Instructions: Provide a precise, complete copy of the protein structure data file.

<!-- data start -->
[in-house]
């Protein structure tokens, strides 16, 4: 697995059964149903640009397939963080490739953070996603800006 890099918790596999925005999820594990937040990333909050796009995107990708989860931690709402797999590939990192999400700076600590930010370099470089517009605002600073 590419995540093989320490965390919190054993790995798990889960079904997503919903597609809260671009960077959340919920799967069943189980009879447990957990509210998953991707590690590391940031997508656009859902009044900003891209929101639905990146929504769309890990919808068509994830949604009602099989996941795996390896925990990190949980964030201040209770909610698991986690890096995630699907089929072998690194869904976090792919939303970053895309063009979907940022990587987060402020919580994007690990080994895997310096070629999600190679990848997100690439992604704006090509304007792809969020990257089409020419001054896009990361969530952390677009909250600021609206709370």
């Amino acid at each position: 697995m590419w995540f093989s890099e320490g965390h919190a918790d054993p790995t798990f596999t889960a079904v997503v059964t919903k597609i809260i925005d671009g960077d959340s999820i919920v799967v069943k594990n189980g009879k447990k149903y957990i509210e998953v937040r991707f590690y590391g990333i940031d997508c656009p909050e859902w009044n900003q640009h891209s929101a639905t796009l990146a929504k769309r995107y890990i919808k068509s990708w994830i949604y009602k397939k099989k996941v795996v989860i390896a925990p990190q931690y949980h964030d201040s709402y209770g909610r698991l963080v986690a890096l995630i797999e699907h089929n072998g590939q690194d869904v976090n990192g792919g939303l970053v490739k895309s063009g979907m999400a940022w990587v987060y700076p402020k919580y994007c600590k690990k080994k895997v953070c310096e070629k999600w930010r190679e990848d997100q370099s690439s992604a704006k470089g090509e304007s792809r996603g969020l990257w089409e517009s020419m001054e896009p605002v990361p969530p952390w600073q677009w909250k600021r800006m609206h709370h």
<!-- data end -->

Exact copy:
[in-house]
């Protein structure tokens, strides 16, 4: 697995059964149903640009397939963080490739953070996603800006 890099918790596999925005999820594990937040990333909050796009995107990708989860931690709402797999590939990192999400700076600590930010370099470089517009605002600073 590419995540093989320490965390919190054993790995798990889960079904997503919903597609809260671009960077959340919920799967069943189980009879447990957990509210998953991707590690590391940031997508656009859902009044900003891209929101639905990146929504769309890990919808068509994830949604009602099989996941795996390896925990990190949980964030201040209770909610698991986690890096995630699907089929072998690194869904976090792919939303970053895309063009979907940022990587987060402020919580994007690990080994895997310096070629999600190679990848997100690439992604704006090509304007792809969020990257089409020419001054896009990361969530952390677009909250600021609206709370």
């Amino acid at each position: 697995m590419w995540f093989s890099e320490g965390h919190a918790d054993p790995t798990f596999t889960a079904v997503v059964t919903k597609i809260i925005d671009g960077d959340s999820i919920v799967v069943k594990n189980g009879k447990k149903y957990i509210e998953v937040r991707f590690y590391g990333i940031d997508c656009p909050e859902w009044n900003q640009h891209s929101a639905t796009l990146a929504k769309r995107y890990i919808k068509s990708w994830i949604y009602k397939k099989k996941v795996v989860i390896a925990p990190q931690y949980h964030d201040s709402y209770g909610r698991l963080v986690a890096l995630i797999e699907h089929n072998g590939q690194d869904v976090n990192g792919g939303l970053v490739k895309s063009g979907m999400a940022w990587v987060y700076p402020k919580y994007c600590k690990k080994k895997v953070c310096e070629k999600w930010r190679e990848d997100q370099s690439s992604a704006k470089g090509e304007s792809r996603g969020l990257w089409e517009s020419m001054e896009p605002v990361p969530p952390w600073q677009w909250k600021r800006m609206h709370h």